The 400-Word-Review: This Is Where I Leave You
By Sean Collier
September 22, 2014
This Is Where I Leave You is a well-meaning dramedy that can’t quite keep up with its own ambition: it’s got a script that stretches too far to cover its own weaknesses, a director that wants to add emotional resonance through elbow grease and a stunt-cast actress who exposes that she has nothing left to offer.
And yet it’s still kind of likable. Call it the Tina Fey effect.
Judd (Jason Bateman) arrives home from his job as a shock-jock DJ’s (Dax Shepard) producer to find his wife Quinn (Abigail Spencer) in bed with the jock. In short order, sister Wendy (Fey) calls to reveal that their father has died and mom (Jane Fonda) is calling the clan home. This includes shiftless Philip (Adam Driver) and his doomed girlfriend Tracy (Connie Britton), humorless Paul (Corey Stoll) and his baby-crazy wife Alice (Kathryn Hahn) and at least a half-dozen other key characters.
In any but the most capable hands (which are not at work here,) that much traffic means that some plotlines are going to get more attention — and see more success — than others. For all that This is Where I Leave You focuses on family, the best of the film’s many stories steps outside of it, as Judd attempts to reconnect with childhood crush Penny (Rose Byrne). In a cast of all-stars, the versatile Byrne is a surprise MVP.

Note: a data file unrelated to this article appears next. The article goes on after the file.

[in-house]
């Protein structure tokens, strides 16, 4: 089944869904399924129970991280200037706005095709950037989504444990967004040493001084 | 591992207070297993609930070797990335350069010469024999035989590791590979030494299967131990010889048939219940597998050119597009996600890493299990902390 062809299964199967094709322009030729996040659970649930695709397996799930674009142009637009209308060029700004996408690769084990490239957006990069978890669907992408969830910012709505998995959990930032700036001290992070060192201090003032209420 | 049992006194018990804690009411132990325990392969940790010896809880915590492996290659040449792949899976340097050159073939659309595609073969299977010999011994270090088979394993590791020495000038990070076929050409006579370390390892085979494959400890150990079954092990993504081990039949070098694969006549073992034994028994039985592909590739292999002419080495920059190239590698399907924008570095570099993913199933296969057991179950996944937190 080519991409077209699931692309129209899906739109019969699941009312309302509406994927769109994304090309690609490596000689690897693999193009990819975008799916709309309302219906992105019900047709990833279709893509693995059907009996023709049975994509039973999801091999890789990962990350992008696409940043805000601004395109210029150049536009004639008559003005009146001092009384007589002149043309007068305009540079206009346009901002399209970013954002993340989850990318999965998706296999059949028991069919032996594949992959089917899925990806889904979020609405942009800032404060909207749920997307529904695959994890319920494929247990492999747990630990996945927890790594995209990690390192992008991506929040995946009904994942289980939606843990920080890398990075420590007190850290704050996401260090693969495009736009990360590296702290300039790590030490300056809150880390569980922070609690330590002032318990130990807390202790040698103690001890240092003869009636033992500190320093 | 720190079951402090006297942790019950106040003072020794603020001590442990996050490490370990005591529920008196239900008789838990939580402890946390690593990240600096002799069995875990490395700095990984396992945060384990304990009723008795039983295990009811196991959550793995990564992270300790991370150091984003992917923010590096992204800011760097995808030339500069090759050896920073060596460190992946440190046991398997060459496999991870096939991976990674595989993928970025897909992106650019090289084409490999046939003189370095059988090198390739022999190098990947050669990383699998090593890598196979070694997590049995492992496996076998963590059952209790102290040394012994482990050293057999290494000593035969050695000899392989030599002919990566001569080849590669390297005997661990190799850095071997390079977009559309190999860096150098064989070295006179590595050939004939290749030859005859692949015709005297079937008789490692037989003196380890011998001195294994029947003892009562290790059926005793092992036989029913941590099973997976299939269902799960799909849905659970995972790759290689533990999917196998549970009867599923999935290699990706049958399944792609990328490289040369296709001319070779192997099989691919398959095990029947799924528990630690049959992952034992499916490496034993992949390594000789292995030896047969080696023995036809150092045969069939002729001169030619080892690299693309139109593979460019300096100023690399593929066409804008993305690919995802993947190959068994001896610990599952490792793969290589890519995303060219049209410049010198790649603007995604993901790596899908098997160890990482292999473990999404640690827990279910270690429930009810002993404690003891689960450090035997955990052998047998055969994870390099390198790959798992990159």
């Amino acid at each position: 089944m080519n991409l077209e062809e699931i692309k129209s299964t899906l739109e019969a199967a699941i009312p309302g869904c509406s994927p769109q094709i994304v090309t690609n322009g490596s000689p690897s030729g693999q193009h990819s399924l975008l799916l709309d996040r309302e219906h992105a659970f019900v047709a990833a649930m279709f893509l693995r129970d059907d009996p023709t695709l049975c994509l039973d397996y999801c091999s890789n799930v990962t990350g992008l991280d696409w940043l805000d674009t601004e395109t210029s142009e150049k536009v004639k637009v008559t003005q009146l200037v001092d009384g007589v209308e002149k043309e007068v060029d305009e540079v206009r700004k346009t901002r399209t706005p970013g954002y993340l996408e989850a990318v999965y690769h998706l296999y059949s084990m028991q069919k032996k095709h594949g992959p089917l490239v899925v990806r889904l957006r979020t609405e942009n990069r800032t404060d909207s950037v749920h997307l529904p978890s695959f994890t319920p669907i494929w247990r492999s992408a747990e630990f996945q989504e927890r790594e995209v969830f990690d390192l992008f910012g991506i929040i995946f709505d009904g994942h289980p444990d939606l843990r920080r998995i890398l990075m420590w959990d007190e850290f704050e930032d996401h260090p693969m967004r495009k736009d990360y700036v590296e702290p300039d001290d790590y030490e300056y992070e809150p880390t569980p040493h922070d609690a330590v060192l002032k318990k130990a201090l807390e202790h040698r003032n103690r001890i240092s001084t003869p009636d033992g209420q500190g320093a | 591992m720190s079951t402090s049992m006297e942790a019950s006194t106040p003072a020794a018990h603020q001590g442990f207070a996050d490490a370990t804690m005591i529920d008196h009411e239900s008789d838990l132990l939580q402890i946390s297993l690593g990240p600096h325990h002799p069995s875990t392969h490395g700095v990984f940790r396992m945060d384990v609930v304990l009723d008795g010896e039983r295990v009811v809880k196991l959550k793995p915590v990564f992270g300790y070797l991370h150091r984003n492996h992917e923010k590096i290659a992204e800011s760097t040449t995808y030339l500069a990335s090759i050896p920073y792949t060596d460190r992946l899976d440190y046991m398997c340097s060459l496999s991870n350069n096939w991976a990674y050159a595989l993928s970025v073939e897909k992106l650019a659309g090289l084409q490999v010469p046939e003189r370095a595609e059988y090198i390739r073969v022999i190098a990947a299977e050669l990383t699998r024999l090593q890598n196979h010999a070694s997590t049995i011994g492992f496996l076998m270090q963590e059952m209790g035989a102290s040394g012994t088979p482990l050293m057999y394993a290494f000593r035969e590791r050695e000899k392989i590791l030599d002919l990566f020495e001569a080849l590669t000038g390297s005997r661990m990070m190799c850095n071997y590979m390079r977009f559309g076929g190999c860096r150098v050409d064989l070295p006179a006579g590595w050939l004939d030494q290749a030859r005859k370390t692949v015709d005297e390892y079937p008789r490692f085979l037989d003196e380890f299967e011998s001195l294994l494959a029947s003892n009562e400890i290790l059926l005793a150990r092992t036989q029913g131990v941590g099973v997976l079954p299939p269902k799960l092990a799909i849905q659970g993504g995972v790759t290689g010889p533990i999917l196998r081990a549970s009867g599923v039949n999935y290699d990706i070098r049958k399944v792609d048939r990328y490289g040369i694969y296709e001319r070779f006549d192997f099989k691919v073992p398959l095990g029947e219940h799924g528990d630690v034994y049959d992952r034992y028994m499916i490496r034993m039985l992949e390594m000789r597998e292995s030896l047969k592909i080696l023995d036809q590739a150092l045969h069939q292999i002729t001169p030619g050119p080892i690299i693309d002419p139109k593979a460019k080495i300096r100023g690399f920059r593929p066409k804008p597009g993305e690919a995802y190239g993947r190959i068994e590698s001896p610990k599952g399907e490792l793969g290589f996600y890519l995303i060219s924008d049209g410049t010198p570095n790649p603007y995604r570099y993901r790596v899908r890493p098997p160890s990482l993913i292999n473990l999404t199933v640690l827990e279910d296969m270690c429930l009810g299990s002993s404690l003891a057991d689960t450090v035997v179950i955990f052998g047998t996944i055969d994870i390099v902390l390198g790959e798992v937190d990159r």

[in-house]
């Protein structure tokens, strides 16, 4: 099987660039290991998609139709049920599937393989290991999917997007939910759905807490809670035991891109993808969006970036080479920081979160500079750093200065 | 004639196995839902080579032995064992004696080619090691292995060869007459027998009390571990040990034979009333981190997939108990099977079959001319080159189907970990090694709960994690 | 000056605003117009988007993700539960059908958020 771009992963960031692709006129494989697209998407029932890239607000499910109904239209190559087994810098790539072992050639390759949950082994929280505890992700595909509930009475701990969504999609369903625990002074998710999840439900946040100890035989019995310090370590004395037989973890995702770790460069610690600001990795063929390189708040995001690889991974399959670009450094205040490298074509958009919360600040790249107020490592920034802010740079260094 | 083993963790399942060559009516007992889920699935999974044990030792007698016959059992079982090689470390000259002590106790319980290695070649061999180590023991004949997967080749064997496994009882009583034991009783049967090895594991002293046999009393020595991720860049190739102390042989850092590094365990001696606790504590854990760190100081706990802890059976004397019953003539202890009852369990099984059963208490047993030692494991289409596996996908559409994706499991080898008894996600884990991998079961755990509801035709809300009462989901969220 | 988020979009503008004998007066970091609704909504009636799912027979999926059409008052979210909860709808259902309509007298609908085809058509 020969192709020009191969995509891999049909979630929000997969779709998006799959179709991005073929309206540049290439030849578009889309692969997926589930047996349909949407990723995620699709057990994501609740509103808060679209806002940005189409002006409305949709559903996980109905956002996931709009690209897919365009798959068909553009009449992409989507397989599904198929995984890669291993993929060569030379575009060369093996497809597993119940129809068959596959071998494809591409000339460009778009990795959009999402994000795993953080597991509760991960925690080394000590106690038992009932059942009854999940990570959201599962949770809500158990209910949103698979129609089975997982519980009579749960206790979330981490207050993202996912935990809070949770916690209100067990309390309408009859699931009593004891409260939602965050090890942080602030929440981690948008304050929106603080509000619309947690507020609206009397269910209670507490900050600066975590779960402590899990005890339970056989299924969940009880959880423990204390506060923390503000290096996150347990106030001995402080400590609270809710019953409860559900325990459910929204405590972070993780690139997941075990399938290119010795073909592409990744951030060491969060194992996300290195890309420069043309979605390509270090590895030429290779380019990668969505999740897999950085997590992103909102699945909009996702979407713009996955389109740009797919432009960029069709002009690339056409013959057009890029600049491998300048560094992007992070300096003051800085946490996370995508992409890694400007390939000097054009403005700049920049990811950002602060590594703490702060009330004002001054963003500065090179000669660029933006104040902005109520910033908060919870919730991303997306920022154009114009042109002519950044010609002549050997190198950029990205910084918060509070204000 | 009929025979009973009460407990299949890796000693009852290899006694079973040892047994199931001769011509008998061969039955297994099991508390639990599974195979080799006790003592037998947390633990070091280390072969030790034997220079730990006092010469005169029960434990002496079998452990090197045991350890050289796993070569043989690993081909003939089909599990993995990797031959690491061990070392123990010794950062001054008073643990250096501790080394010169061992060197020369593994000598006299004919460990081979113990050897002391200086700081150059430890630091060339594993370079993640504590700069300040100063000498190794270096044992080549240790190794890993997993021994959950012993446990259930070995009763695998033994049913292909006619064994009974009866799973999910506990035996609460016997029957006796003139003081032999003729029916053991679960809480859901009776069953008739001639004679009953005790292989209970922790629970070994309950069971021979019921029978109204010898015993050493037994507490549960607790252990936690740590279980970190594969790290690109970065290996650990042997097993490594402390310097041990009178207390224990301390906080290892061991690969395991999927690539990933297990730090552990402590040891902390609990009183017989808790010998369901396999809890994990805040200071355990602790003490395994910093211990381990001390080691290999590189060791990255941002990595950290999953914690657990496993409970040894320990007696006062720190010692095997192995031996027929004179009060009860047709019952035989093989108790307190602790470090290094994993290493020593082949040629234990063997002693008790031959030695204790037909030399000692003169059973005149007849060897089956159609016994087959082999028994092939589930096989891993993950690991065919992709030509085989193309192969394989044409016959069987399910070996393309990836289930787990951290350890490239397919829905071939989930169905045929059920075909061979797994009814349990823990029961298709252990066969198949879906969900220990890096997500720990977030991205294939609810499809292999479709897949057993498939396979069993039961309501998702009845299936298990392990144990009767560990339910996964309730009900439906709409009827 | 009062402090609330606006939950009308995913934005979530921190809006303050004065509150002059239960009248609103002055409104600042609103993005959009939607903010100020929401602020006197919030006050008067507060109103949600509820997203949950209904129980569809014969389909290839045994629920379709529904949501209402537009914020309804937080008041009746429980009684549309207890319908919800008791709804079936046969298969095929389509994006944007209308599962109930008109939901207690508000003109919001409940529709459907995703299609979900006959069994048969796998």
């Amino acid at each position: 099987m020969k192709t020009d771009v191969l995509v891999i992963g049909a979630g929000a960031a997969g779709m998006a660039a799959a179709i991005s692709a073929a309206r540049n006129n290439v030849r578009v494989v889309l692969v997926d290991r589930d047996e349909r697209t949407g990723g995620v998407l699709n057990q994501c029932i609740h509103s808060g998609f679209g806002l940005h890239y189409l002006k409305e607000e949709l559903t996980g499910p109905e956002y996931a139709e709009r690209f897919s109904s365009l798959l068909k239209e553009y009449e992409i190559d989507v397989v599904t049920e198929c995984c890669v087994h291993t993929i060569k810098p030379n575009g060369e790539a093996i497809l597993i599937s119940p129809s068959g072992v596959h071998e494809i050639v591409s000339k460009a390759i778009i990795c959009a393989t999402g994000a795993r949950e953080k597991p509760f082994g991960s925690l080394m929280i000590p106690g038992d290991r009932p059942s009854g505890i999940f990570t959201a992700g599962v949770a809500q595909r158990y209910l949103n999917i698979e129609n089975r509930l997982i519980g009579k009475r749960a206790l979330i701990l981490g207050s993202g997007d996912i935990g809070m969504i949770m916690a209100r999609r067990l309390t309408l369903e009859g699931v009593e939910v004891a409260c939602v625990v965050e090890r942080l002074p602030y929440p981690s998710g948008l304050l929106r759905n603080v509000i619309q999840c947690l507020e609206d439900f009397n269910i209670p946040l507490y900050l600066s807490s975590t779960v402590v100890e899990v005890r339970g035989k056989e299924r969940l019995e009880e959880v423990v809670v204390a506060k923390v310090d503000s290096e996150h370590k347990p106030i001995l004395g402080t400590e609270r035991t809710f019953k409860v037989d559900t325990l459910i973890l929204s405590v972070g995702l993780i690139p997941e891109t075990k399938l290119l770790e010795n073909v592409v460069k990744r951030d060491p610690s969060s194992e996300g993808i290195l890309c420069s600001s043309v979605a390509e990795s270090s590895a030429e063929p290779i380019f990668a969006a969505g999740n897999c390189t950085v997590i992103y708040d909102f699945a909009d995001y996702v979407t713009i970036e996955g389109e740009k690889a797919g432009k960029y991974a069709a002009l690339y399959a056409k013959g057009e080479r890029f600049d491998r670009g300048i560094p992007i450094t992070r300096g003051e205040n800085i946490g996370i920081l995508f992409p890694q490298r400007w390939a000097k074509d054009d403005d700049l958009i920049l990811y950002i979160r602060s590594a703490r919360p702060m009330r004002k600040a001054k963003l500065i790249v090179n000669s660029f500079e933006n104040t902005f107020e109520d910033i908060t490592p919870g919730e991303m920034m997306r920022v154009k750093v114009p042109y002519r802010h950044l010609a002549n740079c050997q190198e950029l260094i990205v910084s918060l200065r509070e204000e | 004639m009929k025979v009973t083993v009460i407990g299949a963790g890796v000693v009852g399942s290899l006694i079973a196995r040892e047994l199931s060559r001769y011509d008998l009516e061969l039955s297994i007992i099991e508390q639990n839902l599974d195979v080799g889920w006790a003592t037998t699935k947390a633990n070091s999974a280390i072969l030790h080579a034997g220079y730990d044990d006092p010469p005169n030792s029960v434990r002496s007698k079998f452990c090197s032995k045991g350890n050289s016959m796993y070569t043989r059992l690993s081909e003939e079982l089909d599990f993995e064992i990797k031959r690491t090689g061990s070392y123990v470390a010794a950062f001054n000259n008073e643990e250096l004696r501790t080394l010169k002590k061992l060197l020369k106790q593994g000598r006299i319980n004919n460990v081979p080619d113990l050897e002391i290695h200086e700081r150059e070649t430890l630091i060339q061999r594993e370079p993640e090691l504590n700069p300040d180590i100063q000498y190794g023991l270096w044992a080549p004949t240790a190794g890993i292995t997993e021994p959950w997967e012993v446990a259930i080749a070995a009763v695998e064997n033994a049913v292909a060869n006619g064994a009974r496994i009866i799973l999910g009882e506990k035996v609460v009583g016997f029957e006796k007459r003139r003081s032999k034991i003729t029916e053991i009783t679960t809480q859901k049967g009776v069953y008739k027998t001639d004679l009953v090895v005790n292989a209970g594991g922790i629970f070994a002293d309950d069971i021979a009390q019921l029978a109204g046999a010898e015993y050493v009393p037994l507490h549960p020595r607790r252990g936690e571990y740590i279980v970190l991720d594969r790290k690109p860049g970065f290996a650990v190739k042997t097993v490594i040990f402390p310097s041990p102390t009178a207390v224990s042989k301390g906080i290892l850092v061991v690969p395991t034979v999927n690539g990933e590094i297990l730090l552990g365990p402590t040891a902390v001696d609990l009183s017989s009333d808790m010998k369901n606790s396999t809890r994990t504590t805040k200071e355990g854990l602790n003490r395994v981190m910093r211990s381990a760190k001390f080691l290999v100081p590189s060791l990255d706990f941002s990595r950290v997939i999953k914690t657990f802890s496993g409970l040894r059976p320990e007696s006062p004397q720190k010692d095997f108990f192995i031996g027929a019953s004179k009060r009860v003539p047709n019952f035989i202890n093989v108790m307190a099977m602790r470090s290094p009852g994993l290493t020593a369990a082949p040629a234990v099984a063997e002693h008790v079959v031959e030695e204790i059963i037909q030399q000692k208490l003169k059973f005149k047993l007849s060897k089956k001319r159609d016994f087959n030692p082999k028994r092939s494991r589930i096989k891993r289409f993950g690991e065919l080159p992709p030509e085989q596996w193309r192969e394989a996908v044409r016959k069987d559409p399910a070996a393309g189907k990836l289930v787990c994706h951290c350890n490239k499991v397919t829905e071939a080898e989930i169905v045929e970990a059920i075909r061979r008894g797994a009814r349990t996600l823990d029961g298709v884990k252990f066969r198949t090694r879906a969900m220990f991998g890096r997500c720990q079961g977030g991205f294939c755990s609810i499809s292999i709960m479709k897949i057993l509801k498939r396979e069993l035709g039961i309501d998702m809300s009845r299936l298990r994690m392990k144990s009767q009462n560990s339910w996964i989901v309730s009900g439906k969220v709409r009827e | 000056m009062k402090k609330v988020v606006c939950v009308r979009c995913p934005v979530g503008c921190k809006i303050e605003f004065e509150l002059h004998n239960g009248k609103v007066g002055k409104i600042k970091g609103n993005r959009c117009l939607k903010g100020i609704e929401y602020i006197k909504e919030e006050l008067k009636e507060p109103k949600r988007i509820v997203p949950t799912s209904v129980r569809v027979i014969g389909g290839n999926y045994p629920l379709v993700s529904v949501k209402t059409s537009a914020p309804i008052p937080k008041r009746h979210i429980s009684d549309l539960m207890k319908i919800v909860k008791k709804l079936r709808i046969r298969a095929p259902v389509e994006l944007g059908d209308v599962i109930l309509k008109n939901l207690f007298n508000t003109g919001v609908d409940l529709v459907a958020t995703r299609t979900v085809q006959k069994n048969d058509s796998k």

Not so for Fonda, who has lost just about everything she ever brought to the table; the only scenes worse than her attempts at comedy are her attempts at drama. Two key players, Hahn and Timothy Olyphant (as a former love interest of Wendy’s), are woefully under-utilized; Fey and Bateman do as well as you’d expect, and Driver establishes himself as a star.
Game as the cast is, though, they’re pitted against the efforts of director Shawn Levy, who in a long career has very rarely achieved competence. He’s determined to drag an unabashedly maudlin tone into a comedy, leaving the jokes to go one way and the mood to go another.
And yet, a talented group of performers and a few good threads in the script just barely drags This Is Where I Leave You into the end zone. They probably didn’t intend to make a messy movie about a messy family, but there’s some symmetry there: the product is as a lovable screw-up, just like the kids.
My Rating: 6/10